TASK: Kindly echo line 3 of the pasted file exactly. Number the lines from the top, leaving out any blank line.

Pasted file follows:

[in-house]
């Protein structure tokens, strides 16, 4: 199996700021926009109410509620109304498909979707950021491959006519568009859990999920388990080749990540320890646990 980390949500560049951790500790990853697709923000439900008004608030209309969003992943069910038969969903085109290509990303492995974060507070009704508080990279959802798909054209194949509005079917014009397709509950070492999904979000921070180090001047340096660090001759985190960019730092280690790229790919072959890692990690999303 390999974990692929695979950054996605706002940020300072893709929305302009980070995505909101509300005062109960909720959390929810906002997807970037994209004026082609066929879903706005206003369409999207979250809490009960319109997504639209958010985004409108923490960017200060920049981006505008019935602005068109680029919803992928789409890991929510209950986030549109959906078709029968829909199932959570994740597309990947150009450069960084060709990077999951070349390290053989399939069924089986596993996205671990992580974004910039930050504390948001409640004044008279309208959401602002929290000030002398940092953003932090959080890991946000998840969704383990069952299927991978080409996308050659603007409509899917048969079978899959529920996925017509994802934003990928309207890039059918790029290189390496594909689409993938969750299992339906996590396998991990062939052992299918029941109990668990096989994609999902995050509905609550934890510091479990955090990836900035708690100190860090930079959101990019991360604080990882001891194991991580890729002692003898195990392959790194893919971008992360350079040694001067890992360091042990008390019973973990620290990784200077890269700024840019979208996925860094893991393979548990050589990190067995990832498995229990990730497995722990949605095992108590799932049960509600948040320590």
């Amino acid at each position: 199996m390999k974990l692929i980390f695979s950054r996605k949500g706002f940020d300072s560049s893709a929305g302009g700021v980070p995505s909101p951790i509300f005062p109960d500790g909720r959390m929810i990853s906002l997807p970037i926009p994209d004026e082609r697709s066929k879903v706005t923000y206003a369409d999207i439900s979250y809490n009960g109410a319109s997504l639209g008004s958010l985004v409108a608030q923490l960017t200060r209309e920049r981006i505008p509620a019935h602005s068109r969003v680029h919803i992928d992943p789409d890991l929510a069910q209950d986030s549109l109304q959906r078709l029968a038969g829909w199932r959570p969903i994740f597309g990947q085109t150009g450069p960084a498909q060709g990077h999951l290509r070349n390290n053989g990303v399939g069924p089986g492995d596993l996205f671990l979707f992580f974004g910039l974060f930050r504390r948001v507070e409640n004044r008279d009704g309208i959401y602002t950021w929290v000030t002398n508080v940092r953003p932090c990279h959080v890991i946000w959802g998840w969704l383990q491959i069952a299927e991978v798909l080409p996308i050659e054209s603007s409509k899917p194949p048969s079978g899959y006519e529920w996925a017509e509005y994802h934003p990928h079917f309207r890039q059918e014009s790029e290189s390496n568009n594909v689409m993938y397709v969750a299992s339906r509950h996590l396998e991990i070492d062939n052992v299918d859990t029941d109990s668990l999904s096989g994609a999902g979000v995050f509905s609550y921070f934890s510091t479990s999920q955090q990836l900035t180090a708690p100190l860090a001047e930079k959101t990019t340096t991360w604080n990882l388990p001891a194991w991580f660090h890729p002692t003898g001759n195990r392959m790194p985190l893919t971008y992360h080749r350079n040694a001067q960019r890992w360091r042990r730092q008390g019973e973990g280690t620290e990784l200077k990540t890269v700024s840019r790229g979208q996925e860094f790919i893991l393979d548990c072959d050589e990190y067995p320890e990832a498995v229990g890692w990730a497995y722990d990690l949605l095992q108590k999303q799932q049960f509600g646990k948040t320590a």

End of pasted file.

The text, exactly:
């Amino acid at each position: 199996m390999k974990l692929i980390f695979s950054r996605k949500g706002f940020d300072s560049s893709a929305g302009g700021v980070p995505s909101p951790i509300f005062p109960d500790g909720r959390m929810i990853s906002l997807p970037i926009p994209d004026e082609r697709s066929k879903v706005t923000y206003a369409d999207i439900s979250y809490n009960g109410a319109s997504l639209g008004s958010l985004v409108a608030q923490l960017t200060r209309e920049r981006i505008p509620a019935h602005s068109r969003v680029h919803i992928d992943p789409d890991l929510a069910q209950d986030s549109l109304q959906r078709l029968a038969g829909w199932r959570p969903i994740f597309g990947q085109t150009g450069p960084a498909q060709g990077h999951l290509r070349n390290n053989g990303v399939g069924p089986g492995d596993l996205f671990l979707f992580f974004g910039l974060f930050r504390r948001v507070e409640n004044r008279d009704g309208i959401y602002t950021w929290v000030t002398n508080v940092r953003p932090c990279h959080v890991i946000w959802g998840w969704l383990q491959i069952a299927e991978v798909l080409p996308i050659e054209s603007s409509k899917p194949p048969s079978g899959y006519e529920w996925a017509e509005y994802h934003p990928h079917f309207r890039q059918e014009s790029e290189s390496n568009n594909v689409m993938y397709v969750a299992s339906r509950h996590l396998e991990i070492d062939n052992v299918d859990t029941d109990s668990l999904s096989g994609a999902g979000v995050f509905s609550y921070f934890s510091t479990s999920q955090q990836l900035t180090a708690p100190l860090a001047e930079k959101t990019t340096t991360w604080n990882l388990p001891a194991w991580f660090h890729p002692t003898g001759n195990r392959m790194p985190l893919t971008y992360h080749r350079n040694a001067q960019r890992w360091r042990r730092q008390g019973e973990g280690t620290e990784l200077k990540t890269v700024s840019r790229g979208q996925e860094f790919i893991l393979d548990c072959d050589e990190y067995p320890e990832a498995v229990g890692w990730a497995y722990d990690l949605l095992q108590k999303q799932q049960f509600g646990k948040t320590a």